The coronavirus, now officially dubbed COVID-19 by the World Health Organization, was first reported in December in China. The respiratory virus, which originated in animals before crossing to humans, spread quickly over the next two months, and by mid-February, grew to up an estimated 75,000 cases with 2,000 deaths, which computes to a case fatality rate of 2.3 percent. That makes COVID-19 significantly less deadly than the related SARS and MERS outbreaks of recent years, although health officials say it does appear to be more contagious.
So far, the vast majority of COVID-19 cases have been in China, in the Hubei province where it was first detected. But the virus has now also spread to Italy, South Korea, Iran and other places—threatening to become a full-fledged global pandemic.
Philanthropy's response to COVID-19 has also started to emerge during the last two months, but remains piecemeal.
In January, just weeks after the first reports, the Chinese billionaire and Alibaba founder Jack Ma pledged $14.5 million to support the development of a coronavirus vaccine. The Robert Wood Johnson Foundation was also quick to announce a $1 million donation. Other early commitments include $250,000 from the Caterpillar Foundation for protective medical materials needed in China. The Bill and Melinda Gates Foundation committed $10 million to combat the virus, following up soon after with an additional $100 million to fund broader goals addressing detection, isolation and treatment, protecting at-risk populations in Africa and South Asia, and accelerating the development of new medicines.
International Response to a Global Threat
Of course, this list is not complete, and other funders will likely address COVID-19 in the coming weeks and months. However, the important characteristics of pandemics—that they can spread quickly in a country or around the world—means that they demand an international response, and one that’s highly coordinated, not just between philanthropic funders, but between numerous public and government agencies, in many countries.
“Very few philanthropists are thinking about global health security or related issues,” said Gabrielle Fitzgerald, founder and CEO of Panorama, a Seattle-based action tank, who previously led Paul G. Allen's Ebola program, and worked for a decade at the Gates foundation. “To really turn the tide on this outbreak and others, it has to be about massive government and multilateral intervention because these are just not the type of problems that philanthropy can solve on its own.”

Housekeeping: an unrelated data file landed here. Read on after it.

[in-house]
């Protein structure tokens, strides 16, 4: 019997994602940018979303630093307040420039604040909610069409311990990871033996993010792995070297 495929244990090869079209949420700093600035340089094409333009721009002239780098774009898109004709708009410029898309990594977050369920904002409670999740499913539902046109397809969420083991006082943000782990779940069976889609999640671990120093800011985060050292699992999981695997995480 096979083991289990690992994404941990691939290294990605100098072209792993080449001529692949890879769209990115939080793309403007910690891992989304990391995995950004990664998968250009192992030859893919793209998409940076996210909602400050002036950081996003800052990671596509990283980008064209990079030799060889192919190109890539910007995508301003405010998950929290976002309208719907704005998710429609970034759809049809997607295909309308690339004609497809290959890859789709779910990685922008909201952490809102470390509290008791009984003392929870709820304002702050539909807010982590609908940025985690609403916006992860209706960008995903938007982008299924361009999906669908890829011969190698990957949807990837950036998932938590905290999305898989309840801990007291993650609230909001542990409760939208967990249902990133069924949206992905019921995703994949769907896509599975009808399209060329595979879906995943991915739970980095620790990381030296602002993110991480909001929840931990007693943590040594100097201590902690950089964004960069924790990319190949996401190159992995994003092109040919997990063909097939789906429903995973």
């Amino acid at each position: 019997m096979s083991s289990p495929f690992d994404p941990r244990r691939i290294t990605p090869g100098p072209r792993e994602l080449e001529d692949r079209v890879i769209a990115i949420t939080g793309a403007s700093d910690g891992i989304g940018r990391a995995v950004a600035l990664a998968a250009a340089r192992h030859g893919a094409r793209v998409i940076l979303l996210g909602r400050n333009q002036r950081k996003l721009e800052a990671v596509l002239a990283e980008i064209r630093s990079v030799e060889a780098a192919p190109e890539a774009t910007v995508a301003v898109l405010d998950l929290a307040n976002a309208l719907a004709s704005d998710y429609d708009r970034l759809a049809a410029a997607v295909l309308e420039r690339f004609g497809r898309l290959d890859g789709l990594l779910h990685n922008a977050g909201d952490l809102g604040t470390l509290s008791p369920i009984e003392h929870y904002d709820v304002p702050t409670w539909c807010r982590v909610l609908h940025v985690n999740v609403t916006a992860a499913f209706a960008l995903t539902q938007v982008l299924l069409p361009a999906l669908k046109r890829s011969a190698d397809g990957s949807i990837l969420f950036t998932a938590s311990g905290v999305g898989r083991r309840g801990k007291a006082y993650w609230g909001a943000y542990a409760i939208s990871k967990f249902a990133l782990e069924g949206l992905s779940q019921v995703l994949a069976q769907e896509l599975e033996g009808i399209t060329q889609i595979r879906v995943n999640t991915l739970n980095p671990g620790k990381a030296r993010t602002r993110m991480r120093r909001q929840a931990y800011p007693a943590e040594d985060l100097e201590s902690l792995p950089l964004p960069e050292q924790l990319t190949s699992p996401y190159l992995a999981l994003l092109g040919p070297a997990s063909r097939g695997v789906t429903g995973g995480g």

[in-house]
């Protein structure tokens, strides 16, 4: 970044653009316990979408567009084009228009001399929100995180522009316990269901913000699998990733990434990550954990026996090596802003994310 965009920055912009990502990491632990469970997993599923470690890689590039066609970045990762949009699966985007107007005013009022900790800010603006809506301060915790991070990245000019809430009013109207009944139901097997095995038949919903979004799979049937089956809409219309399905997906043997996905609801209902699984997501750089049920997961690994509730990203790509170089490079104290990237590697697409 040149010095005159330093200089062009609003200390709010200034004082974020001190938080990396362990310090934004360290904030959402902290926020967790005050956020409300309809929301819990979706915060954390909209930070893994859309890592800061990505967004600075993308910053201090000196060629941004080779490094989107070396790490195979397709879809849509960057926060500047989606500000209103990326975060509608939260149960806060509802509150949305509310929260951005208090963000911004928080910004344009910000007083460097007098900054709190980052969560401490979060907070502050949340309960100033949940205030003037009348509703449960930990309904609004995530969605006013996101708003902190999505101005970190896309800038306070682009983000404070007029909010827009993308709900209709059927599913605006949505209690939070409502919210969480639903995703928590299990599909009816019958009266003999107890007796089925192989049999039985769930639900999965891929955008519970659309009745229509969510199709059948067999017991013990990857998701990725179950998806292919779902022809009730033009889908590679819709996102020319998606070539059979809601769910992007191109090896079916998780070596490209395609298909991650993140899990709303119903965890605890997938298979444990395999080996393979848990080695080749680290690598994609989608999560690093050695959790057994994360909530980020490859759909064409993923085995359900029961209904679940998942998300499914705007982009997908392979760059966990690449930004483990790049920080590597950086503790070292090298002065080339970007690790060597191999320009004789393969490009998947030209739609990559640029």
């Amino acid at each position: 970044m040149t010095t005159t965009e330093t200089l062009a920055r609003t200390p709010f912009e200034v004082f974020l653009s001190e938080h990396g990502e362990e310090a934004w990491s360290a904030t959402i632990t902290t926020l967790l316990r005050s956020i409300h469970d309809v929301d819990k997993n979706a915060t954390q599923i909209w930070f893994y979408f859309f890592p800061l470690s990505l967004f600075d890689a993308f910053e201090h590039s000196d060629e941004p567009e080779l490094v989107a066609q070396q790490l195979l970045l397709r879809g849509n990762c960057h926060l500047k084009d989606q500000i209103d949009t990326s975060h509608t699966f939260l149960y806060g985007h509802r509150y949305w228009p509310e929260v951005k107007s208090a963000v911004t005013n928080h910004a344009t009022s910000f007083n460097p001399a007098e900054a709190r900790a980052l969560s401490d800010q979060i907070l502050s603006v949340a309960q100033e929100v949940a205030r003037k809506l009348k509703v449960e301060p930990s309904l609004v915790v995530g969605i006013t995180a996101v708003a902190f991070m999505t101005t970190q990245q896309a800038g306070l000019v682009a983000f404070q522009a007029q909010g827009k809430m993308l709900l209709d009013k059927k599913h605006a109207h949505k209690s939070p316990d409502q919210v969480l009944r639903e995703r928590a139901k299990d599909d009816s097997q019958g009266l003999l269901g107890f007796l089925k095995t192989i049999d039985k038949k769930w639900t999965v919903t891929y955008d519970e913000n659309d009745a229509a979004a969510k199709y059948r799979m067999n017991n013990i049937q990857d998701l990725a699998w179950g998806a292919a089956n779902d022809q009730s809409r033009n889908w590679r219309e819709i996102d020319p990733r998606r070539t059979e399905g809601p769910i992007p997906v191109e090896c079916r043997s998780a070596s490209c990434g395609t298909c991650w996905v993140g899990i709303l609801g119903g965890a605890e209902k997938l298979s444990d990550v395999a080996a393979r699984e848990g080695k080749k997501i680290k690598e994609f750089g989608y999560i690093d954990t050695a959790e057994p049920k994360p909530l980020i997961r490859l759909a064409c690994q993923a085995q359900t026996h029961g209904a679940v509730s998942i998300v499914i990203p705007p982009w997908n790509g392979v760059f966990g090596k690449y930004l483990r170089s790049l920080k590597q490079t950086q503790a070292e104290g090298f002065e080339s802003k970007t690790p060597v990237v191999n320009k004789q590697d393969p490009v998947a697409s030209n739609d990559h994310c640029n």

During the Ebola outbreak in West Africa in 2014-2016, a number of philanthropists and foundations gave toward containing the epidemic, including Paul Allen, who put up $100 million, and Mark Zuckerberg and Priscilla Chan, Larry Page, the Gates Foundation and the Open Society Foundations. Their donations aimed to bolster nonprofit global health groups fighting Ebola, like Partners in Health, as well as to fill gaps in the resources available to national and international agencies that needed to move quickly. These private donations ultimately comprised just a tiny fraction of the billions spent to combat the outbreak.
A Problem That’s Not Going Away
The philanthropic response to COVID-19 has so far not equaled the commitments made to fight Ebola. But the virus only emerged less than three months ago, and importantly, the world’s largest private global health funder is already on the case. “It is wonderful news that the Gates Foundation has announced a significant commitment to the coronavirus response," said Fitzgerald. “I hope that their generosity will spark other philanthropists to follow quickly, because when you are responding to an outbreak, the sooner resources are deployed, the better chance the world has to get it under control.”